1. There sre times when G and I have had an argument and at the beginning it scared me that he might not want to be with me because of it. Like the time he yelled at me to shut up. I asked him in a firm but quiet voice to not speak to me like that but this did not stop him. Almost immediately I started to cry, you know the type of crying where the tears roll down one’s face, I put on my sun glasses so he would not see it, but he did anyway. His comment was don’t start crying and then it was you are torturing me. I realized that when he hurt me he actually hurt himself. It pains him to see me hurting. So sometimes I do argue my point with him, and others I just listen.

  2. Hi Dave,

    Yes i can relate to this onw hundred percent. My friend annd I are not together at present although shes talking about visit in Jan. I get fearfull soemtimes of calling her in case she is in angry mood but im not mind reader so have to guess the situation. Help, is there anway round this apart from getting off my butt and visiting her which at the moment does not exactly go down too well. I havent a great deal of money to play with as am on state pension. Would appreciate your kind advice. Ugently , Blessings at xmas, John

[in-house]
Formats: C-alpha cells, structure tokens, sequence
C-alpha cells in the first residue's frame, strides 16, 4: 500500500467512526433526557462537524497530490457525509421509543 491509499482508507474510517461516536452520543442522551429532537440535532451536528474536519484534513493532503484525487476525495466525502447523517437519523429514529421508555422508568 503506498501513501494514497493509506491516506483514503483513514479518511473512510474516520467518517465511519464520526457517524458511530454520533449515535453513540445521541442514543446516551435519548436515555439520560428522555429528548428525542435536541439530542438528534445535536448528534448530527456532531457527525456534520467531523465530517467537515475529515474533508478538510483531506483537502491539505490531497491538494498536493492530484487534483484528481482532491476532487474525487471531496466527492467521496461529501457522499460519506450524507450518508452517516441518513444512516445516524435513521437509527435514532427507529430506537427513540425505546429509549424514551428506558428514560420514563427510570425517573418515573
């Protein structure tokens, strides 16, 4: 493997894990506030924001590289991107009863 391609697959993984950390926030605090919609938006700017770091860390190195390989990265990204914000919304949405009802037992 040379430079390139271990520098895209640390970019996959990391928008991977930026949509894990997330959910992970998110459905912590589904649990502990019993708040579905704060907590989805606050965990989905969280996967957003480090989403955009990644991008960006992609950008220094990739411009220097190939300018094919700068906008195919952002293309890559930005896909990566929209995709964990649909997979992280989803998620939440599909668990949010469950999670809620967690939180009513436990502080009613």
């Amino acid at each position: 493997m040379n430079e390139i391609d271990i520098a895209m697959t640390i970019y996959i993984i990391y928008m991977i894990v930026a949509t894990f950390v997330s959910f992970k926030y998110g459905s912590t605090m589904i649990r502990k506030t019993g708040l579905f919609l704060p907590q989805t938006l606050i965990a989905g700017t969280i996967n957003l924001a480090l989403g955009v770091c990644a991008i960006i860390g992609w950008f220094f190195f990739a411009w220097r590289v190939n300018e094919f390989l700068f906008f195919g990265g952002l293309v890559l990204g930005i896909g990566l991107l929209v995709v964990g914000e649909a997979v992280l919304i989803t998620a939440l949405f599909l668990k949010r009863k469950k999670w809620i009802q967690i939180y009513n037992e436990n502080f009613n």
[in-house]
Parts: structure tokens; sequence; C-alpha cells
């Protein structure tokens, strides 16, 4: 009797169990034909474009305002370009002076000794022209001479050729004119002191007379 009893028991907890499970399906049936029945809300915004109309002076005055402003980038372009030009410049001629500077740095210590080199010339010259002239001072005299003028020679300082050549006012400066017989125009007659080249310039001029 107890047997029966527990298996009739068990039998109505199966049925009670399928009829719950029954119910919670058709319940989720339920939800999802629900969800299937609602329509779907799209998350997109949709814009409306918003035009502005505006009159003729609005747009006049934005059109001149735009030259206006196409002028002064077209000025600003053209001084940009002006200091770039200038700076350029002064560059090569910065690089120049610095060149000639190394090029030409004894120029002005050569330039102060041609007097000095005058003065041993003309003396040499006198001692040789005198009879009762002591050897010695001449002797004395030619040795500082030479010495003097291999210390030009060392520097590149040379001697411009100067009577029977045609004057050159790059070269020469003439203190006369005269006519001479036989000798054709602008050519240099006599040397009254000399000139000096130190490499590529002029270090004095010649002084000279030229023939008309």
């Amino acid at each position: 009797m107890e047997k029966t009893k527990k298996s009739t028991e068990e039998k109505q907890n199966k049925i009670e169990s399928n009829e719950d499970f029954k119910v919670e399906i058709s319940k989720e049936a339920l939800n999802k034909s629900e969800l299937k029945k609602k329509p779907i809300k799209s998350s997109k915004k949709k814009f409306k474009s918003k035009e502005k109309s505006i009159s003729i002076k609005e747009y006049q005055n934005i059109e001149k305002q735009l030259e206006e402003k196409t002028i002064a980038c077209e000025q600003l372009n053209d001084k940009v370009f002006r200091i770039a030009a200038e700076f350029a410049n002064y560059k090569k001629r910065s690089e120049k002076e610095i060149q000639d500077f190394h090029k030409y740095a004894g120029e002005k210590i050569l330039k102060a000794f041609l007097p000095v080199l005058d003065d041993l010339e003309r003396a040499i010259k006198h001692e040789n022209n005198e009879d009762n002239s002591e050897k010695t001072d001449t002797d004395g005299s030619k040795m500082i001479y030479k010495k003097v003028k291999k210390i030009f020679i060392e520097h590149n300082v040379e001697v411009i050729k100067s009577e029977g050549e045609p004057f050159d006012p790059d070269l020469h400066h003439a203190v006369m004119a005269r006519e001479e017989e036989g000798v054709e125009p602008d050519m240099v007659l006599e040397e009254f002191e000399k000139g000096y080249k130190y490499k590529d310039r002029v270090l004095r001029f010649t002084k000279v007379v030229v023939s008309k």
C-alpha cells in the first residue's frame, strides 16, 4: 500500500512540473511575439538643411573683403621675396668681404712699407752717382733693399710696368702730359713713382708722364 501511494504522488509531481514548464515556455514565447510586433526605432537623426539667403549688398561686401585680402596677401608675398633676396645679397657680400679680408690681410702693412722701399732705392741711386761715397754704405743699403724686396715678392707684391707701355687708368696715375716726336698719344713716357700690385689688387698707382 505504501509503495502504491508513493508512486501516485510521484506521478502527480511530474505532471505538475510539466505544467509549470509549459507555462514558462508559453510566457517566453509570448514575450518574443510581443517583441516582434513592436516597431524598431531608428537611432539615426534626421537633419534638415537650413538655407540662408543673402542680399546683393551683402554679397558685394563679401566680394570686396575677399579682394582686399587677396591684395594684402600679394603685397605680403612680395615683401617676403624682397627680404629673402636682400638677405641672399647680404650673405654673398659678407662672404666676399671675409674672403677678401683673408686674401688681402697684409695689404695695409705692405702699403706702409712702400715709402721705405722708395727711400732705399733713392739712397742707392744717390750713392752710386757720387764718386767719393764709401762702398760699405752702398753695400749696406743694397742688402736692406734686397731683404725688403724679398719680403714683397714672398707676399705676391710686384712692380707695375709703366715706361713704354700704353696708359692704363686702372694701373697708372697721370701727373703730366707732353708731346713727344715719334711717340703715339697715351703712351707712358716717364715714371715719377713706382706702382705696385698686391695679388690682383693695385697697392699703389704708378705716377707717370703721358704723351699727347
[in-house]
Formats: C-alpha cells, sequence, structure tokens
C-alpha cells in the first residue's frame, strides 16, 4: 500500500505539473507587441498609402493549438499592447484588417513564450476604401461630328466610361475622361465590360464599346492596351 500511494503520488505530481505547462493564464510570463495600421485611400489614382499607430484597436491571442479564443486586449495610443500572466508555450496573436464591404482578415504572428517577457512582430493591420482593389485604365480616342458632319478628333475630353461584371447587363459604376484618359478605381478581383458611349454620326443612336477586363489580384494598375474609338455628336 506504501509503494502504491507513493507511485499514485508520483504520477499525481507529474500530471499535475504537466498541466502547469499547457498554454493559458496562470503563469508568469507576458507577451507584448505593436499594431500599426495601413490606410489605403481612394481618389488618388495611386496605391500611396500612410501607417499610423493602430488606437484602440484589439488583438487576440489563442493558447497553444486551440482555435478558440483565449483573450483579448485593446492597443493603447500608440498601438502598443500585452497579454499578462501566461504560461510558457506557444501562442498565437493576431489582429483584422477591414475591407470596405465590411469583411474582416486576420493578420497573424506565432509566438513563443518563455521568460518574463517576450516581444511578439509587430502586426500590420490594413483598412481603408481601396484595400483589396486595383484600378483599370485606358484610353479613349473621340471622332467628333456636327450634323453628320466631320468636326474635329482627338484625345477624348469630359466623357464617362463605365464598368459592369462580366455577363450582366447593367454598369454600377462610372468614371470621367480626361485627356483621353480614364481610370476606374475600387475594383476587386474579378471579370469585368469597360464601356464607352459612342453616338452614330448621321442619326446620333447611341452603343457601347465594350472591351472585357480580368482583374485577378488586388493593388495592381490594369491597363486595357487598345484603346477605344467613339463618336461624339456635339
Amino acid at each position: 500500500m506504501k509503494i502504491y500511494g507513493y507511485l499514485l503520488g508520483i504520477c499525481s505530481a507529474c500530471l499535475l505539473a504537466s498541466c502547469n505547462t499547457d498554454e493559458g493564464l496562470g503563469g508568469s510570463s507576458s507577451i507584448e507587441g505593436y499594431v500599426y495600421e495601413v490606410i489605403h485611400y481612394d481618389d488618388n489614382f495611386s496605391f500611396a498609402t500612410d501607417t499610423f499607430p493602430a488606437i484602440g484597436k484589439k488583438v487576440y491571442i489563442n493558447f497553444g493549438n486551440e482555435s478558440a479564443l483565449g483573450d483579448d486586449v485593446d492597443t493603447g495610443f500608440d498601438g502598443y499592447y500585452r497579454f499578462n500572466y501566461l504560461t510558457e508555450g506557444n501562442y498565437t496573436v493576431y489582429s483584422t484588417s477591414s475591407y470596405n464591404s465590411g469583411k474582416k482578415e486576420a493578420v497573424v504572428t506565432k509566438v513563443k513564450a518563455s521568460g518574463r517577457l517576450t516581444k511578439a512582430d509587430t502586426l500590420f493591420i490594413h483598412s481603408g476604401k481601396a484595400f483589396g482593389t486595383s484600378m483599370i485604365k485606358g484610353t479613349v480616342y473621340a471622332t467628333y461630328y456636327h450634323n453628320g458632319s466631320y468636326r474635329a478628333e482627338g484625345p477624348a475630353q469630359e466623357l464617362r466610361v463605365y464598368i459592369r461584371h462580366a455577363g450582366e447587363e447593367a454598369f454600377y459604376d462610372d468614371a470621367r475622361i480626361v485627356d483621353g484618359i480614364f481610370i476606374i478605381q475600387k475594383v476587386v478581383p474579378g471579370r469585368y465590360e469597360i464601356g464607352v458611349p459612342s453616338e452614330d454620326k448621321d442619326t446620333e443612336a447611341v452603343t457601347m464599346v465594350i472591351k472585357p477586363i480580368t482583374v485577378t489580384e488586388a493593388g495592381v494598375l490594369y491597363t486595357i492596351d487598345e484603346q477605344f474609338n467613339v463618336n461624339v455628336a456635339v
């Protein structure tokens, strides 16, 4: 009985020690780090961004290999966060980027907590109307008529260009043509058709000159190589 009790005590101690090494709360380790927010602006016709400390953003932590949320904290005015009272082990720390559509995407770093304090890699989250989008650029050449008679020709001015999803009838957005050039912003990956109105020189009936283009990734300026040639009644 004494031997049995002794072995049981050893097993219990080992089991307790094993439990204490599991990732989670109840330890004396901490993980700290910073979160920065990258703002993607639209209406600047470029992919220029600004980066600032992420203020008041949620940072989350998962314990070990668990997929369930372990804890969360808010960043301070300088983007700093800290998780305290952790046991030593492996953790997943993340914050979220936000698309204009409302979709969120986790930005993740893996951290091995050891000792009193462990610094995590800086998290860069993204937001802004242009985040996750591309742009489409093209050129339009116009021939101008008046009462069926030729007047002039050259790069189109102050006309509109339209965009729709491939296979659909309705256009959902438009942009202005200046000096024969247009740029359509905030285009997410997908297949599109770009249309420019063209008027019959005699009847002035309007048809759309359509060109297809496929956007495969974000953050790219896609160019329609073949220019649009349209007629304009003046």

3. My husband has bi-polar disorder. There is the potential to fight every day, usually in the morning. He is very confrontational. He always feels bad in the morning and it takes him a long time to pull himself up to eat and dress. Our three children deal with tension and anxiety every day until we leave for work. The best way to handle all this negativity is to be sweet and calm. Thoughtful planning for as much routine and quiet gentleness is almost always going to end with success. And by success, I mean avoiding disruption and hurt feelings all around. @f ther is one thing a supporter can give a loved one with bi-polar disorder, it is one more successful start of day and therefore, one less regret. Regret has a way of giving one something to be depressed about. So it is important to eliminate unhealthy routines (like fighting) and replace them with positive habits like complimenting and encouraging and being humble and respectful in spite of feeling like retaliating. In the long run, the ability to behave and not fight will improve your own character and provide a good example for other family members to follow.
    As a mother, this is especially important to figure out and put into practice for their future relationships.

  4. Thanks for the news. I hope you have a great Christmas. Also hope you mom has a good one also. Peace and prayers.